Cheat Code: Unscale to scale up

7 min readMay 20, 2024


By Dan Monheit shared by Mumbrella 7th may

Instead of aiming for small impacts on big audiences, consider making bigger impacts on smaller ones, says Dan Monheit, CEO of Hardhat.

One of the blessings of being a market-leading brand is the ability to activate at scale. The downside is that often, this opportunity is an expectation. Whether developing new products, services or comms, market leaders feel compelled to create with an audience of millions in mind. Within these organisations, experience has shown me that even the edgy, agile, ‘test and learn’ initiatives carved out to the side are taken on with the knowledge that if they ‘work’, they’ll be rolled out more broadly.

One of the most significant advantages of market leadership is the mindset and ability to operate’ at scale’. It’s also what makes leading brands so difficult to chase down. While it has its benefits, the ‘pursue only that which scales’ mindset also has its drawbacks, especially in comms. For one, actions at scale tend to create, by definition, smaller impacts on larger groups of people. For challenger brands, who are not wedded to this approach, there’s an opportunity to invert this thinking.

What if you set out to create a tremendous impact on a relatively small group of people, knowing full well that it could never scale beyond that? Sure, it feels almost blasphemous even typing that when so much of what we’re taught is about going big or going home.

Love it or hate it, the marketing funnel is still discussed in more presentations than we care to admit. Like the food pyramid, the funnel clearly illustrates where we’re meant to focus our attention: smash the carbs and spend big on awareness.

However, instead of focusing on broad-reaching awareness (an expensive strategy that challenger brands can never afford to win) and obsessing about our own sales goals, what if we flipped the funnel and focused on ways of becoming more valuable, impactful and meaningful for a small group of customers?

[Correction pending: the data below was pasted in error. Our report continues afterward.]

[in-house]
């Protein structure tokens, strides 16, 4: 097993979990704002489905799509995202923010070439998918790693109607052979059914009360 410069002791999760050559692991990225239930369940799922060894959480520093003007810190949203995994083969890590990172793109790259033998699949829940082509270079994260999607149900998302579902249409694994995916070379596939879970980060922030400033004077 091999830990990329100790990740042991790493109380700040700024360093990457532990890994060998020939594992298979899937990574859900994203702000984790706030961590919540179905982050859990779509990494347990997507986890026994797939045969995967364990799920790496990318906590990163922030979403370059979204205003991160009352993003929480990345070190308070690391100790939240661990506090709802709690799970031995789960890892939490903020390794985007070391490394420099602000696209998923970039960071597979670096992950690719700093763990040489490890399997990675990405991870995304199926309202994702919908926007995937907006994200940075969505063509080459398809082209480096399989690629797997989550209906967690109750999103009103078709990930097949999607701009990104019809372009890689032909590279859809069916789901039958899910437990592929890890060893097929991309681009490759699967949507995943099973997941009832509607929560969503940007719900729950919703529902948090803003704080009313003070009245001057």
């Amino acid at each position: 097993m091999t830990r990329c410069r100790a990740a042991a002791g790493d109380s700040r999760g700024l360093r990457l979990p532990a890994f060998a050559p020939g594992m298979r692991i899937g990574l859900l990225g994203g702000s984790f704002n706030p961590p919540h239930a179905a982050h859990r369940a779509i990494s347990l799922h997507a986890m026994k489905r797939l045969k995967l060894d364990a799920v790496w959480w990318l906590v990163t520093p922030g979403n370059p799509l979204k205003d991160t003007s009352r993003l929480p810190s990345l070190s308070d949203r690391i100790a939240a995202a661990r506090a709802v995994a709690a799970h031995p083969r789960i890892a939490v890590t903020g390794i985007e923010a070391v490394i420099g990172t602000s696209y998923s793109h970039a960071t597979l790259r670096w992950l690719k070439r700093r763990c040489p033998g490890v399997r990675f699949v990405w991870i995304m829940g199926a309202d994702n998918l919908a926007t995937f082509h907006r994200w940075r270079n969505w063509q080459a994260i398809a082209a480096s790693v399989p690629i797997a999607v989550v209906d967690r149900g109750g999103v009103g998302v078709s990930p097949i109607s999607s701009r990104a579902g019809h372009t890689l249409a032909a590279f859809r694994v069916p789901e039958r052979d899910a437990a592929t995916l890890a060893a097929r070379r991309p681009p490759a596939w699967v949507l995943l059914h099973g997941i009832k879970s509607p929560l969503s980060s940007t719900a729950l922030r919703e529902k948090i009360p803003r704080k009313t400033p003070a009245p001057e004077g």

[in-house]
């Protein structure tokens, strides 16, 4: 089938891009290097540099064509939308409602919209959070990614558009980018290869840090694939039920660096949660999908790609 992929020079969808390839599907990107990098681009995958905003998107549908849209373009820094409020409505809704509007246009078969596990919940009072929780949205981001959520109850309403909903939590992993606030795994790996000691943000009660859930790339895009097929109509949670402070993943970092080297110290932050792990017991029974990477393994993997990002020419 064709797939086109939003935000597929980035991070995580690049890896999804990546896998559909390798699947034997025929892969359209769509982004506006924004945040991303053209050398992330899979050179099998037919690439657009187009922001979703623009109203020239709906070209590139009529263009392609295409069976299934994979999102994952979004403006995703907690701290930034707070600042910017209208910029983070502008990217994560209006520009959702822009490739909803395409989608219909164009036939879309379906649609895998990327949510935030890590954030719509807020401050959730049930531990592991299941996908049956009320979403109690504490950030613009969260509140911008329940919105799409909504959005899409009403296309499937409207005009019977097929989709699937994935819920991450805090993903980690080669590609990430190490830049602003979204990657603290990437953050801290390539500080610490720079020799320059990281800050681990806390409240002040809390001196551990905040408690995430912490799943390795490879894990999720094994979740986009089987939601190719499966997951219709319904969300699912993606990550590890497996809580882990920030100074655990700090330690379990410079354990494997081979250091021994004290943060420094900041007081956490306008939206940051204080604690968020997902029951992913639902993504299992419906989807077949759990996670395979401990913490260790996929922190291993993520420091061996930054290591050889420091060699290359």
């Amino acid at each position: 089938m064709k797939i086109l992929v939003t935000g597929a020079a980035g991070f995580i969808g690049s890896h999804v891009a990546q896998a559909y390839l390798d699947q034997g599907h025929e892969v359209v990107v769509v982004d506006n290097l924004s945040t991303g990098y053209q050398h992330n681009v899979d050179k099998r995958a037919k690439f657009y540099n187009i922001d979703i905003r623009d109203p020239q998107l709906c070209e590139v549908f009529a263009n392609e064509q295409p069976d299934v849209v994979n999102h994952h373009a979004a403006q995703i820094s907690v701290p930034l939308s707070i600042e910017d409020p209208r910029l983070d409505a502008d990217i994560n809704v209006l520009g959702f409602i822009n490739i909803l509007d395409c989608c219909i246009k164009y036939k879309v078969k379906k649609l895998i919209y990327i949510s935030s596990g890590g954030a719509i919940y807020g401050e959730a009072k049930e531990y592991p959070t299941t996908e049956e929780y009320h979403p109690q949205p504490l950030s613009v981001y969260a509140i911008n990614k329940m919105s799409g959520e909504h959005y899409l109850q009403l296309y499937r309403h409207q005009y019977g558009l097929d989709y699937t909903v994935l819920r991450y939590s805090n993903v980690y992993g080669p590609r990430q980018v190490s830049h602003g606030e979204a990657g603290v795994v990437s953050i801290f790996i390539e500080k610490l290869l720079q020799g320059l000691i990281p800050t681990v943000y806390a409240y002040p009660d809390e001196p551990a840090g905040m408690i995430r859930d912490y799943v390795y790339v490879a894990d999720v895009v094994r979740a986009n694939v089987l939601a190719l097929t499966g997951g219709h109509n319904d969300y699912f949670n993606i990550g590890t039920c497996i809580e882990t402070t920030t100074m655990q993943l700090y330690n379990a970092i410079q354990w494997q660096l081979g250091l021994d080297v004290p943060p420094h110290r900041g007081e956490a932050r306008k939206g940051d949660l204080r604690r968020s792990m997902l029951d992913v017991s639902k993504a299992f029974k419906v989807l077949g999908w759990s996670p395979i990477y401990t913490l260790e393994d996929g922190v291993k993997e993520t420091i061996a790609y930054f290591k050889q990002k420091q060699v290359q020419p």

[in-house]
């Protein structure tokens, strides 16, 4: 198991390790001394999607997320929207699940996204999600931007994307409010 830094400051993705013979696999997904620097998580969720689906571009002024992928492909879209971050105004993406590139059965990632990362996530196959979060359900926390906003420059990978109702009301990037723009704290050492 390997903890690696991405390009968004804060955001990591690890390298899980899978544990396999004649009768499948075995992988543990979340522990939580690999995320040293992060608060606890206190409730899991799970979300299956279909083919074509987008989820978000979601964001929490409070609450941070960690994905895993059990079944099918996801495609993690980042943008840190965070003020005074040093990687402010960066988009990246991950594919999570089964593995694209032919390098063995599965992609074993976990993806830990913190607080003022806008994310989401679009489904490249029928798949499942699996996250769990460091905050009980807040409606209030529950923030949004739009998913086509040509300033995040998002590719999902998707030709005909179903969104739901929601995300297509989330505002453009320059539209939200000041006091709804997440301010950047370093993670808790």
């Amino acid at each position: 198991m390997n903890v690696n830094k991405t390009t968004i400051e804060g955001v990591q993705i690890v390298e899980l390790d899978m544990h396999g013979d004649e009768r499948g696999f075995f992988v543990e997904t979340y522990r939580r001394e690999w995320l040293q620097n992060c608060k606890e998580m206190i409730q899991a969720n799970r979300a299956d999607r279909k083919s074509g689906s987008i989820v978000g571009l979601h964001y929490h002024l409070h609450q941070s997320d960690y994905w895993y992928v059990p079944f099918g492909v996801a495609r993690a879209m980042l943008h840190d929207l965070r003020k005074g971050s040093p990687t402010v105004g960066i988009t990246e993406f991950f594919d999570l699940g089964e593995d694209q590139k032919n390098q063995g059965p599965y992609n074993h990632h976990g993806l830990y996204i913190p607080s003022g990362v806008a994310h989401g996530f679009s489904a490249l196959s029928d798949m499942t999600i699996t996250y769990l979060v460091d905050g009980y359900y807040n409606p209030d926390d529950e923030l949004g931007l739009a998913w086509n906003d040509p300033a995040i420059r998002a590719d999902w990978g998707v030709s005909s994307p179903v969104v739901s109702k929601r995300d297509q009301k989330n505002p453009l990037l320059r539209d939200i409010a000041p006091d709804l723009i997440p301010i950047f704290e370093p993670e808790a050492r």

This notion also forces us to think deeply about our customers’ problems and how we can solve them, sending you back down the path of ‘extreme value creation’. Something most successful businesses obsess over in their early days but tend to forget about as they scale.

Naturally, it needs to have the right kind of impact on the right sort of customers to reinforce your brand platform in a compelling or dramatic way. It also needs to be financially viable and create talkability, even if only initially amongst the group you’re ‘unscaling’ for.

But challenger brands who can pull off the unscalable are up for more reward than they might anticipate. Human nature dictates that extreme value creation is a two-way street. Going above and beyond for one customer group often results in a sense of obligation from those customers to reciprocate the favour.

This mindset is deeply rooted in reciprocity bias. Behavioural science has proven that humans have an innate desire to help those who’ve helped them. To understand this behavioural bias, remember an awkward moment when you were given an unexpected gift and didn’t have one to exchange in return.

This deeply uncomfortable feeling is the manifestation of reciprocity bias, which also compels us to pay buskers, argue over who pays the bill, and buy a case of wine after a cellar door experience.

It is also why unscalable initiatives are a staple of luxury brands, where margins are high and switching costs are low. For example, Maserati knows that buying one of their cars this time doesn’t automatically mean you’ll buy one next time. So, the carmaker spends an estimated 25 percent of its marketing budget on the top five percent of its customers.

A new Maserati owner’s journey doesn’t end with the sale; it signals an entrée into a super exclusive club. New buyers join the Maserati family or La Familia and are invited to special dinners to network with other high-flying owners. They also receive exclusive access to money-can’t-buy events and experiences, such as racetrack days and sitting in on rehearsals with the Australian Chamber Orchestra. Beyond the car itself, the value that the La Familia membership creates provides a compelling reason for customers to keep buying Maseratis over Porsches.